Archive for April 2010
The rebel with no specific gift for rebellion is destined to become the drone; and even this metaphor is inexact, since the drone at least has a small chance of fecundating the queen, whereas the human rebel-drone is deprived even of that small chance and may finally see himself as totally sterile, lacking not only the brilliant life-success of the queens but even the humble satisfaction of the workers in the human hive. Such a personality is reduced to mere wax, a mere receiver of impressions; and this condition is the very negation of the basic drive in him – to rebel. It is no wonder that in middle age many such failed rebels, rebels turned self-conscious drones, aware of their susceptibility to intellectual vogues, adopt a mask of cynicism that cannot hide their more or less paranoic sense of having been betrayed by life.
When I was sixteen my English teacher suggested I read The Magus. I lied and said I had already read and disliked it. He was disappointed. In fact, all I had done was taken it down of the shelf, flick through it and then place it back. When John Fowles died in 2005, I promised myself I really would read The Magus this time. However, it was a different tiem and place and I no longer had access to a copy. Instead I took The Collector down off the shelf, left it on my bedside table for a couple of weeks and then placed it back on the shelf. I’ve finally read it now and it is bloody good.
I probably should have read it when I was sixteen. As Fowles says in the introduction to the second edition, The Magus “must always substantially remain a novel of adolescence written by a retarded adolescent”. Nicholas Urfe, our narrator, is the very definition of a callow, bright young man. He has considerable self-awareness and yet not quite enough. (Late in the novel he is pointedly told that “silliness and intelligence are not incompatible. Especially in your sex and at your age.”) After graduation he finds himself becalmed in early 1950s London: he wants to be a rebel but finds himself becoming a drone. In the end, to escape his girlfriend (and himself), he takes a job as an English teacher on a small Greek island.
We are introduced to Urfe over a hundred pages of this slow, careful novel but once he meets Conchis it soon becomes clear that this is very much the opening act. Urfe finds himself irresistably drawn to Conchis, a reclusive millionaire who lives on the island. Conchis, for his part, is also keen to form a relationship. That hundred pages of acute but familar portrayal of a self-absorbed young man gives way to something else entirely, a godgame where Cochis takes the role of “a god like a novelist”. This forms the bulk of the novel, perhaps 400 pages, and is an extraordinary literary achievement.
I’ll be honest, I found the novel very slow to start. I could admire the writing but Urfe was a character I knew too well; a man many writers have recognised, a man like me, a man I had made peace with. Perhaps if I had read it when I was sixteen. The appearance of Cochis offered me something more than the same story with different period details. If anything, the pace became even slower due to Fowles’s increasingly exact and exacting prose but now I was hooked. We, the reader, are right there with Urfe as we are alternatively teased and put through the wringer through a series of precisely controlled – by Conchis and Fowles – “games”.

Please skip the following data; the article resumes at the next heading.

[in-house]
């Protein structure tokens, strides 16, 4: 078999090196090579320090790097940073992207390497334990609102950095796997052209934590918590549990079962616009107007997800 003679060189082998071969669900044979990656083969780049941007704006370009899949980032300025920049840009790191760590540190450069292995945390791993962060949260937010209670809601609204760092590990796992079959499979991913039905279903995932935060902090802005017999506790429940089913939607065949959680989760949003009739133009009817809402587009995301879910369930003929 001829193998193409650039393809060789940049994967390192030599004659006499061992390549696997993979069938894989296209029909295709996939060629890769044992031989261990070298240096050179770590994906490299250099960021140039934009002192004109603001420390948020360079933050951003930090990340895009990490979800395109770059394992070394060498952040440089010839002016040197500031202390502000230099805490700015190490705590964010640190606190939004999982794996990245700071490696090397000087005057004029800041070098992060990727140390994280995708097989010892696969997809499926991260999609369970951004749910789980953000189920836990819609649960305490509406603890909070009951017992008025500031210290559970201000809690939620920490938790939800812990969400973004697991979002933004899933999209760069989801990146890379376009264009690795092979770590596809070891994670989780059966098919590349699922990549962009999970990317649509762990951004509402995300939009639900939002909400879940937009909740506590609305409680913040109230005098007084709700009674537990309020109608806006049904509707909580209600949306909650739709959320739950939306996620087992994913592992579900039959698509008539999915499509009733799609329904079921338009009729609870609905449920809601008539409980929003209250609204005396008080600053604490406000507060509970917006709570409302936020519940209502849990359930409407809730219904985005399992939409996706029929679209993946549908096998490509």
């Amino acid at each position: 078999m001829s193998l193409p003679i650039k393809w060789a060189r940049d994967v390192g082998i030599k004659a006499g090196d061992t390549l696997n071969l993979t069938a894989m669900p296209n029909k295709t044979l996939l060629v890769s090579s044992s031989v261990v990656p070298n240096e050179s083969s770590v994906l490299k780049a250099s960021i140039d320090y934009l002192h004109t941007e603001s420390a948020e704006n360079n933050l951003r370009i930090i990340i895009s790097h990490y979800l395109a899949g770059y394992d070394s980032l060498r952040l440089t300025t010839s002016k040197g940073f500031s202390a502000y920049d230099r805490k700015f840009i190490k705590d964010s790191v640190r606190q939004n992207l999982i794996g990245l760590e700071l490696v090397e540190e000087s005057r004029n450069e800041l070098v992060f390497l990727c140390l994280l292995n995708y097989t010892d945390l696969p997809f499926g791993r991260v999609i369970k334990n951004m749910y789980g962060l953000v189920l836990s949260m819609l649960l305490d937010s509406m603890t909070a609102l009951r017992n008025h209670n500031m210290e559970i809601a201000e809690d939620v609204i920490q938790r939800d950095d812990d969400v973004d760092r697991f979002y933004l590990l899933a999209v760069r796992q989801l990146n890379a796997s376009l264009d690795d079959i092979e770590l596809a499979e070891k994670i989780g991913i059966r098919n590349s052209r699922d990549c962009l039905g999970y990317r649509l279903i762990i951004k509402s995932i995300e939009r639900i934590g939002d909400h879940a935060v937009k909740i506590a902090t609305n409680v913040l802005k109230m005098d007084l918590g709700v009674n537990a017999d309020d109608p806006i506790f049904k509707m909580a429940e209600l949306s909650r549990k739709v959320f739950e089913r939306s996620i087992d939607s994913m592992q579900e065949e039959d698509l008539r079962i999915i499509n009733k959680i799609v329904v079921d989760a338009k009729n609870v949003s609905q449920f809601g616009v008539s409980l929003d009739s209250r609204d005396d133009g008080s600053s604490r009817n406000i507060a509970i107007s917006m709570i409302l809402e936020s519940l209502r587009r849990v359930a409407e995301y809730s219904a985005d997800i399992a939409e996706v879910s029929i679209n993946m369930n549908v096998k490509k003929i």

Thinking of this part of the novel, it is hard to avoid sexual metaphors. The Magus does become overtly (and wonderfully) erotic when Conchis introduces other characters into his games but it is more than this. I used the word “teased” earlier and, despite the fact this is a psychological experiment, there is also a sense in which it is foreplay. At one point, Urfe notes to himself: “But all games, even the most literal, between a man and a woman are implicitly sexual.” True enough but you could probably take that further; there is a notable scene where Cochis temporarily excludes Urfe (all part of the game) and the latter responds exactly as a jilted lover.
Orgasm, when it arrives, is muted. The climax, Conchis’s final revelation, requires another hundred pages for Urfe (and the reader) to come to terms with it. As with the first act, it is entirely necessary and (again) forces us to mirror Urfe’s emotions on his return to London but, in terms of sheer reading pleasure, it cannot compete with what happened in Greece.
I’m not sure what you would call this; a meteorachic dystopia, maybe?
The Weather Congress was the supreme body of Earth, able to bend states, nations, continents, and hemispheres to its will. What dictator, what country, could survive when no drop of rain fell for a year? Or what dictator, what country could survive when blanketed under fifty feet of snow and ice? (293)
There is no suggestion of how this unlikely world government might have come to pass. H&C wave this away as being part of a “venerable tradition” and even invoke Fredric Jameson but really it just signals that this is not a story overly interested in realism.
Despite the title, ‘The Weather Man’ has three protagonists, one for each branch of the organisation: political, scientific and operational. The first is a Congressman who decides to pin his political future on whimsically endorsing a constituent’s request to make it snow in the desert. The third is a bloke who drives a boat across the surface of the Sun in order to enact the solar changes required to change the weather. Which, I think you will agree, is pretty far from Hard SF.